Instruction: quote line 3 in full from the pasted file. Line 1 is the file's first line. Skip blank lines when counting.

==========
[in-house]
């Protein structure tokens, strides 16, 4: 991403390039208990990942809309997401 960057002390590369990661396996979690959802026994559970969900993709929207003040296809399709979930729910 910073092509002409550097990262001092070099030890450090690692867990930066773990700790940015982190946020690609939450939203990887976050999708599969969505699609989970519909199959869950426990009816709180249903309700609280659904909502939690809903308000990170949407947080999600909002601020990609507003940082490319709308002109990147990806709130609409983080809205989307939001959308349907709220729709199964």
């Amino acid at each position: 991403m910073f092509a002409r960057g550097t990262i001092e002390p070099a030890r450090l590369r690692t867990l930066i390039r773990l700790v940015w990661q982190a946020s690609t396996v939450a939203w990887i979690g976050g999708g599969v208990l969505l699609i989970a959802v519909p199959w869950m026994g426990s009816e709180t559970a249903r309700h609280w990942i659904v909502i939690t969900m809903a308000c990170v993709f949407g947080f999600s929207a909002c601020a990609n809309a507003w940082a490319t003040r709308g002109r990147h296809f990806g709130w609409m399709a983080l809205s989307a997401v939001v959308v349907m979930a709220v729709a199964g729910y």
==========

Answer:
């Amino acid at each position: 991403m910073f092509a002409r960057g550097t990262i001092e002390p070099a030890r450090l590369r690692t867990l930066i390039r773990l700790v940015w990661q982190a946020s690609t396996v939450a939203w990887i979690g976050g999708g599969v208990l969505l699609i989970a959802v519909p199959w869950m026994g426990s009816e709180t559970a249903r309700h609280w990942i659904v909502i939690t969900m809903a308000c990170v993709f949407g947080f999600s929207a909002c601020a990609n809309a507003w940082a490319t003040r709308g002109r990147h296809f990806g709130w609409m399709a983080l809205s989307a997401v939001v959308v349907m979930a709220v729709a199964g729910y």